5th October 2017

Cheer up!

MARKET CLOSE:
iTraxx Main

55.4bp, -1.4bp

iTraxx X-Over

244.5bp, -4.2bp

10 Yr Bund

0.45%, unchanged

iBoxx Corp IG

B+107.2bp, -0.5bp

iBoxx Corp HY

B+278.5bp, -2bp

10 Yr US T-Bond

2.35%, +2bp

FTSE 100

7,506, +39

DAX

12,968, -3

S&P 500

2,552.07, +14.33

It shouldn’t do, but….

It feels so dull! And it has been like this for weeks. We’ve sailed through several ‘banana skin’-like event risk episodes. We’ve had closing record high an umpteen times in US equities. Other stock markets are posting recent and/or record highs, too. The US economy is doing well. The Eurozone seems to have laid some solid foundations for some kind of sustainable, albeit slow, recovery.

Rate markets have reacted but are not necessarily wiping out returns in all fixed income asset classes (credit, that is). And the corporate bond market is stable, closing-in on record tight spreads without ratcheting tighter in any meaningful way.

Supply, though, is coming in fits and starts. We hope each session will bring a flood of deals. But it doesn’t quite happen. We know the pipeline is rammed – especially in the high yield market. But we need issuance to keep investors occupied because without it the market grinds to a halt, given secondary turnover is non-existent. And then we are in danger of overthinking it all.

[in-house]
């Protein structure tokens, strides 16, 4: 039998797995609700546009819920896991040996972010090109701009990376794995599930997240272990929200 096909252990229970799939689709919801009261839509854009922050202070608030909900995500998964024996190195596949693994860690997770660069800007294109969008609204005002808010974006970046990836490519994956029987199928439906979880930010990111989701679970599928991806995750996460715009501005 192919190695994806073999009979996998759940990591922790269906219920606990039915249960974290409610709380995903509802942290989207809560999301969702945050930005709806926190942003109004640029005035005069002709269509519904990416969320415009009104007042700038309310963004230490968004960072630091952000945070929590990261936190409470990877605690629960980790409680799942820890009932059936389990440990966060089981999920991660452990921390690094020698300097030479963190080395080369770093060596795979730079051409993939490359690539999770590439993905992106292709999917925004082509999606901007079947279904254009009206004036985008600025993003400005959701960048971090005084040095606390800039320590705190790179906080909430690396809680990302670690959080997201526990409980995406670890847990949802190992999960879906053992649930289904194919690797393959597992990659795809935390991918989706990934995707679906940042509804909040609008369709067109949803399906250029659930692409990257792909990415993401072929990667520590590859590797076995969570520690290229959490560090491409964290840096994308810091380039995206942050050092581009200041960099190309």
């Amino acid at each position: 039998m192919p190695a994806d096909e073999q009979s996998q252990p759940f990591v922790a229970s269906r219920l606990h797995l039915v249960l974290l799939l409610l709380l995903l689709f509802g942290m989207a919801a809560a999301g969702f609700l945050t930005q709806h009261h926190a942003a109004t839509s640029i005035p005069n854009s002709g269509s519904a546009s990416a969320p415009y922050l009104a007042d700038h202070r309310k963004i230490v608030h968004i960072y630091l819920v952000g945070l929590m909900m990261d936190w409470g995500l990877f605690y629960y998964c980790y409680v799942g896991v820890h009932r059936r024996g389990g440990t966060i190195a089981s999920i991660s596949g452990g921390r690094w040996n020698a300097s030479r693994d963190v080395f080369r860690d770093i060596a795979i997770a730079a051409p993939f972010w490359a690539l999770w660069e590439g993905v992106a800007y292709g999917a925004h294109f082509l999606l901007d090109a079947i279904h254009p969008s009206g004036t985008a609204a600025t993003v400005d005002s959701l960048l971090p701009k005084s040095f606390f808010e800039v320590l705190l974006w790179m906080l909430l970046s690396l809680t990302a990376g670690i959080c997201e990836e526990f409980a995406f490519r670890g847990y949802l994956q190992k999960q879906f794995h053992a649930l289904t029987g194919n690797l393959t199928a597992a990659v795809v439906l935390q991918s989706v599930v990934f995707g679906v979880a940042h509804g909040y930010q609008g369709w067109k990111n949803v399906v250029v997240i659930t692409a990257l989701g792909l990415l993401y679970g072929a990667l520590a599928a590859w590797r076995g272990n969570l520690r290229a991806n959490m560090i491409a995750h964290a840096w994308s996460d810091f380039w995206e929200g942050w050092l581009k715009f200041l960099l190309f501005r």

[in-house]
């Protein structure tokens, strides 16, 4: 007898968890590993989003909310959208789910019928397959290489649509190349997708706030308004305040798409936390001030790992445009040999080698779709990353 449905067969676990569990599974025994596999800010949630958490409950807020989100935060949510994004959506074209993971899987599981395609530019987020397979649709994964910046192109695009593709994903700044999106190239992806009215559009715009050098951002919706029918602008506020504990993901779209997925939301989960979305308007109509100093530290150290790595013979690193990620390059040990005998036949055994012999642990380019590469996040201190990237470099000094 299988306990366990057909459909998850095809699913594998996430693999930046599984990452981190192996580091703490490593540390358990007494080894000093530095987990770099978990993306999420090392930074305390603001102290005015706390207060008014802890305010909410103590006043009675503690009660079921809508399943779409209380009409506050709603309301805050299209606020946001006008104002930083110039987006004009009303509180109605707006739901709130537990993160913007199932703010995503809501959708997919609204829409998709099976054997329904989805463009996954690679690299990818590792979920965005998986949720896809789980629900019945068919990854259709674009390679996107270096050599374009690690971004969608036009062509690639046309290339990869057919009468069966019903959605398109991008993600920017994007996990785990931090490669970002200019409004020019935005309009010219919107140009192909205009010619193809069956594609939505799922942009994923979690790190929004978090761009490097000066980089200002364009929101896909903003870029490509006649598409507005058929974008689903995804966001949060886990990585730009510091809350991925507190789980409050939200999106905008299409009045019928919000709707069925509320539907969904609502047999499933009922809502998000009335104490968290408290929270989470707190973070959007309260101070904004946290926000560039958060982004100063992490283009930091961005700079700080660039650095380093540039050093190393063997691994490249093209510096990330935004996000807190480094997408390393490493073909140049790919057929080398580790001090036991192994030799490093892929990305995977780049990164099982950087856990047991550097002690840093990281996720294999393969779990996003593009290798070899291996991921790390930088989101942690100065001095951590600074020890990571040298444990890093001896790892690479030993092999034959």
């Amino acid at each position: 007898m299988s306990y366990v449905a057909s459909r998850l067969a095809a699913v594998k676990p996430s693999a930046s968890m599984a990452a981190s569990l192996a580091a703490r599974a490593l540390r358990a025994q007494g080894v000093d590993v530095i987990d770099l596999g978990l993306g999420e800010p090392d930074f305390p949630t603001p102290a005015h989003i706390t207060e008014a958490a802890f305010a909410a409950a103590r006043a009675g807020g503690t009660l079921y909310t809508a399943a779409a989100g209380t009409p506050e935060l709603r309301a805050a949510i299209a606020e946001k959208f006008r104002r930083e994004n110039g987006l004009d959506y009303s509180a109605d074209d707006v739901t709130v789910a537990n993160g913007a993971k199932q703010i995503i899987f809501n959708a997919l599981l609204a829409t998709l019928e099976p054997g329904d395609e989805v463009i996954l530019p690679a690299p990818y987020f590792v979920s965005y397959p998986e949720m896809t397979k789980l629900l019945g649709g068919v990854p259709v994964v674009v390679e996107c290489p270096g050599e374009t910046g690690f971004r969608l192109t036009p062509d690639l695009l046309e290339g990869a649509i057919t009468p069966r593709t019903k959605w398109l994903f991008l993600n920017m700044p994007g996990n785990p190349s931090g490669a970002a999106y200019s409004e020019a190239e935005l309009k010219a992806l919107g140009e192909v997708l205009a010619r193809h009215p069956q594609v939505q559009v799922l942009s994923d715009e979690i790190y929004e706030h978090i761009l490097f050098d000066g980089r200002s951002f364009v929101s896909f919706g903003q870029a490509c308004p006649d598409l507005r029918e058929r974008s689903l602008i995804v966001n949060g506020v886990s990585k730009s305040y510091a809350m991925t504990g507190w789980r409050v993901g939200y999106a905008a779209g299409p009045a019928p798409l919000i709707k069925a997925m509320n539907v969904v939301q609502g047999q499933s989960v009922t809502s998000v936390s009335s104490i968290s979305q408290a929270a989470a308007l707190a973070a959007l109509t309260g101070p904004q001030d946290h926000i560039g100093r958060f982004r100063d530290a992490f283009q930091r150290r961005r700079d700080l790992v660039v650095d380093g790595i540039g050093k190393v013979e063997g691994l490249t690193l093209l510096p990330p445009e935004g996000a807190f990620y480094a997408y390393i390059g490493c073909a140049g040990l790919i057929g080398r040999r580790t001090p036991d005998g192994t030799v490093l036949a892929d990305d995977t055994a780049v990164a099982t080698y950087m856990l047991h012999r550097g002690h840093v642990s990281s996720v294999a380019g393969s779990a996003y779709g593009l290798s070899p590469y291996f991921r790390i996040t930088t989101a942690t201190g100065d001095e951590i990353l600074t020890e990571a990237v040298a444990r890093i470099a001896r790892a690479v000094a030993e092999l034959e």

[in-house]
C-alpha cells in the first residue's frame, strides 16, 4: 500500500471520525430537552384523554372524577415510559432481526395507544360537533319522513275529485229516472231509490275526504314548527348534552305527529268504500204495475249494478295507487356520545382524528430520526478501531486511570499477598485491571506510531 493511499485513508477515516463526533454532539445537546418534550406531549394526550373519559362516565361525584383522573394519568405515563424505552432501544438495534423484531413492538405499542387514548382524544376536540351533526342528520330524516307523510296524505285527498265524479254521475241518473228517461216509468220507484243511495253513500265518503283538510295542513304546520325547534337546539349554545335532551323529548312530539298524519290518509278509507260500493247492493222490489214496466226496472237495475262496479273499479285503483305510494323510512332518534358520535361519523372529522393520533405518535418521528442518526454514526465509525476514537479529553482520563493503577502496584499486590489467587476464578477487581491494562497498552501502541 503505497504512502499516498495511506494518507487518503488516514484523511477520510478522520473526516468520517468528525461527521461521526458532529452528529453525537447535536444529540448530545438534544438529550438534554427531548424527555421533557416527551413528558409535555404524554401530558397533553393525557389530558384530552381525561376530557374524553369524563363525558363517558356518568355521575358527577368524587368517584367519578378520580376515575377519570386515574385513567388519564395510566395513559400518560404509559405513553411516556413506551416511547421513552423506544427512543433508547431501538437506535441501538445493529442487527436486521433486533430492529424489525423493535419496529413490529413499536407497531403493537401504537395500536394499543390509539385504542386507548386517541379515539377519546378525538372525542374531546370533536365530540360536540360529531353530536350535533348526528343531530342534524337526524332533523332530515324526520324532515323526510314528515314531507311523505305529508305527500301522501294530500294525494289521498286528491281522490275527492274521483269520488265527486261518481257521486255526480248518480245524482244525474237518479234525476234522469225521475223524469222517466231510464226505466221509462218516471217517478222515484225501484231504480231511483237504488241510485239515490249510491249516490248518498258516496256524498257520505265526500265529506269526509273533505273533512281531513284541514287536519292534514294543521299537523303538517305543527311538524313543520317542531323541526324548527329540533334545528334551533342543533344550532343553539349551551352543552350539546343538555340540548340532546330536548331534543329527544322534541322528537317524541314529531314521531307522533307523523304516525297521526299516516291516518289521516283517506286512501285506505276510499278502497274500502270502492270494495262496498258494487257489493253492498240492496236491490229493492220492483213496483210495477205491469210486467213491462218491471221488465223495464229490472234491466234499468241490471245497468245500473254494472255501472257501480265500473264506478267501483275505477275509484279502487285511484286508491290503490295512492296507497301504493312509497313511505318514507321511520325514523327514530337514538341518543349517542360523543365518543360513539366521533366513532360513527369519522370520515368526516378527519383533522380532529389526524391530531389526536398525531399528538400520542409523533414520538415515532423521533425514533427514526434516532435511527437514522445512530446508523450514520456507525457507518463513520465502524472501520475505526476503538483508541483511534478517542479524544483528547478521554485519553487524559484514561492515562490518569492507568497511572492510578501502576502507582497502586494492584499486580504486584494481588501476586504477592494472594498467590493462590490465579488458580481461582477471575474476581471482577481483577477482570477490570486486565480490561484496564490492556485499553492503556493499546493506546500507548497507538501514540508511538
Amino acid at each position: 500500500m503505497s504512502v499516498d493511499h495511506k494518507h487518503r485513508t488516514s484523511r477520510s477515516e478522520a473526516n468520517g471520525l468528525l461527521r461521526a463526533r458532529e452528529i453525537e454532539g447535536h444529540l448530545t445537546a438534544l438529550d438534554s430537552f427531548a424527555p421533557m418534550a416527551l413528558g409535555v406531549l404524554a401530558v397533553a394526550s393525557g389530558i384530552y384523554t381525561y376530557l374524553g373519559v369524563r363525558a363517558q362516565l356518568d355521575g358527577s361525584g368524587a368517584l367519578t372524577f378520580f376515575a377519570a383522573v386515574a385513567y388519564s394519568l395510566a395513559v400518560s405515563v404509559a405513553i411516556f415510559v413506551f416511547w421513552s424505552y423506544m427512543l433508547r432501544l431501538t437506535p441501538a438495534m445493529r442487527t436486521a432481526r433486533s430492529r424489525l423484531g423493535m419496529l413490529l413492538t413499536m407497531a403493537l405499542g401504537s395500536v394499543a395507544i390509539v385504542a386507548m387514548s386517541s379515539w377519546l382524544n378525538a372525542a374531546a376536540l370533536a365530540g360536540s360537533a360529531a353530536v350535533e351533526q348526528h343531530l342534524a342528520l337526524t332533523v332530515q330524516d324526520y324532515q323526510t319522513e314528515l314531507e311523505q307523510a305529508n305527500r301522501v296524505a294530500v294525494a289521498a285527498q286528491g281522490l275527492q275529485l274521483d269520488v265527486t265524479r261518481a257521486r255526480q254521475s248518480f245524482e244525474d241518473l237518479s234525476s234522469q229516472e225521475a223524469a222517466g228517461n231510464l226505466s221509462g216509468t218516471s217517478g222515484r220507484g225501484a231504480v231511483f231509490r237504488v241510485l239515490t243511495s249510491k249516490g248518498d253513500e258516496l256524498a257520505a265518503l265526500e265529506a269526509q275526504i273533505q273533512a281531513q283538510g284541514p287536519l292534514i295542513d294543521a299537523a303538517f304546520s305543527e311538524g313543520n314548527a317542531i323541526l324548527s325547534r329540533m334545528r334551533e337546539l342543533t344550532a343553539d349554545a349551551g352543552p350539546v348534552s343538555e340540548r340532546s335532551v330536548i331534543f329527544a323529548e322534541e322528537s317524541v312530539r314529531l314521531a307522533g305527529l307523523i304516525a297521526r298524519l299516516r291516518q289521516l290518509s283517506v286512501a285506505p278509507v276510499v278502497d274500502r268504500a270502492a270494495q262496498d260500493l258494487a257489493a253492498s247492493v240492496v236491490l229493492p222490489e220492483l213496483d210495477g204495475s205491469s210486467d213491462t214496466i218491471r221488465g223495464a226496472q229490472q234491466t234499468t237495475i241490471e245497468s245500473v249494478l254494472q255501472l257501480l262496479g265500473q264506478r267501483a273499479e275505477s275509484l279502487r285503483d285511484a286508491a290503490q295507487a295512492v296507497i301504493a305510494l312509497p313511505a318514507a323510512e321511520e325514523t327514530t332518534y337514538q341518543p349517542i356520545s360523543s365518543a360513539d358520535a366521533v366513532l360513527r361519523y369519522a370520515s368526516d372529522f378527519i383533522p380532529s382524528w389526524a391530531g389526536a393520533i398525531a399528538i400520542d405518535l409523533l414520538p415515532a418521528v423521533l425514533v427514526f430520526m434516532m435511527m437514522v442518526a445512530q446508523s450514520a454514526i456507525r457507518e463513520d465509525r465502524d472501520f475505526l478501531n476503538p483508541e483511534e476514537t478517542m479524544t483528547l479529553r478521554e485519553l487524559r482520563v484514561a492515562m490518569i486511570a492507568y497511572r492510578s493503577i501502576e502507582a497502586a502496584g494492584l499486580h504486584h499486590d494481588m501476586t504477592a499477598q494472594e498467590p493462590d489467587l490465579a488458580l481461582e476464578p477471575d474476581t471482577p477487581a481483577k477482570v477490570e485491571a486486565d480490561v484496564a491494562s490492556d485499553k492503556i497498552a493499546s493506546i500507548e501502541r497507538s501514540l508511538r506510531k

And it feels dull. Because US stocks setting daily highs as they inch higher in most sessions leave markets feeling nervous because there is no decisive push higher. It’s all occurring in a very tentative fashion. Rate markets haven’t reacted in all their glory to higher policy rates which are coming in the US, or to the upcoming tapering announcement by the ECB. The economy is doing relatively well from a growth perspective, but inflation isn’t picking up to levels that policy markets would like. These markets, if they remain as is, are great for corporate bonds. But investors here are nervous because of rotation risk, or higher rates eating returns. They needn’t be. Because money is still pouring into IG funds.

In conclusion, we could think that the central banks have succeeded. They have managed to “push the can” so far down the road that we have forgotten what it looks like and if it’s even there! Eventually we will catch up with it and no doubt it will come as a surprise when we do.


Drip, drip, drip… in primary markets

Telecom Italia: €1.25bn deal

It was yet another very light session on the primary front with just a couple of IG borrowers chancing their arm. And it’s not been a great start to the month. At least the deals came with a bit of spread in them, even if around 20bp was squeezed out of the initial guidance levels, which seems to be the normal state of affairs for primary market pricing dynamics these days. In a sense, it is a borrower’s market given the lack of meaty issuance and non-competing deals. There was nothing in financials, senior nor subordinated.